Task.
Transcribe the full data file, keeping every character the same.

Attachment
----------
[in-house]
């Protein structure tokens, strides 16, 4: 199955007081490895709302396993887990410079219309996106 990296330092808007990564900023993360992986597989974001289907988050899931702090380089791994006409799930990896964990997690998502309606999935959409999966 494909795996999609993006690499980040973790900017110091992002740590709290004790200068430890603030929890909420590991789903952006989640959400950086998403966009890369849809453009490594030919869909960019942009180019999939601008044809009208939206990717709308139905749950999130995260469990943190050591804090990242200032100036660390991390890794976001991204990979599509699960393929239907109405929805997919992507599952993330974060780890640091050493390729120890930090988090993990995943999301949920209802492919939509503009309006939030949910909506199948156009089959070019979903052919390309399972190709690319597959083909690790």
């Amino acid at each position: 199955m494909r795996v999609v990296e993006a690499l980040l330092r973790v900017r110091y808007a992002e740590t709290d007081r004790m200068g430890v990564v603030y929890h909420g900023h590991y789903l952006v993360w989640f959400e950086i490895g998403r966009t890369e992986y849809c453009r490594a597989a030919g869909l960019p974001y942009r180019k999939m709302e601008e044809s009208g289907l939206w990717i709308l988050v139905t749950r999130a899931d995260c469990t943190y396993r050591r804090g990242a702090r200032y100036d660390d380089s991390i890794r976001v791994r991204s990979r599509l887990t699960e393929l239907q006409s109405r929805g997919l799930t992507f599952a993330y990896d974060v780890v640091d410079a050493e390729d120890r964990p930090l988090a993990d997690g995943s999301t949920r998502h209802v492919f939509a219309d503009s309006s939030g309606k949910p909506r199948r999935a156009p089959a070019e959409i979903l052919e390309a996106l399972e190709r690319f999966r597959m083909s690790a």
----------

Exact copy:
[in-house]
């Protein structure tokens, strides 16, 4: 199955007081490895709302396993887990410079219309996106 990296330092808007990564900023993360992986597989974001289907988050899931702090380089791994006409799930990896964990997690998502309606999935959409999966 494909795996999609993006690499980040973790900017110091992002740590709290004790200068430890603030929890909420590991789903952006989640959400950086998403966009890369849809453009490594030919869909960019942009180019999939601008044809009208939206990717709308139905749950999130995260469990943190050591804090990242200032100036660390991390890794976001991204990979599509699960393929239907109405929805997919992507599952993330974060780890640091050493390729120890930090988090993990995943999301949920209802492919939509503009309006939030949910909506199948156009089959070019979903052919390309399972190709690319597959083909690790």
């Amino acid at each position: 199955m494909r795996v999609v990296e993006a690499l980040l330092r973790v900017r110091y808007a992002e740590t709290d007081r004790m200068g430890v990564v603030y929890h909420g900023h590991y789903l952006v993360w989640f959400e950086i490895g998403r966009t890369e992986y849809c453009r490594a597989a030919g869909l960019p974001y942009r180019k999939m709302e601008e044809s009208g289907l939206w990717i709308l988050v139905t749950r999130a899931d995260c469990t943190y396993r050591r804090g990242a702090r200032y100036d660390d380089s991390i890794r976001v791994r991204s990979r599509l887990t699960e393929l239907q006409s109405r929805g997919l799930t992507f599952a993330y990896d974060v780890v640091d410079a050493e390729d120890r964990p930090l988090a993990d997690g995943s999301t949920r998502h209802v492919f939509a219309d503009s309006s939030g309606k949910p909506r199948r999935a156009p089959a070019e959409i979903l052919e390309a996106l399972e190709r690319f999966r597959m083909s690790a």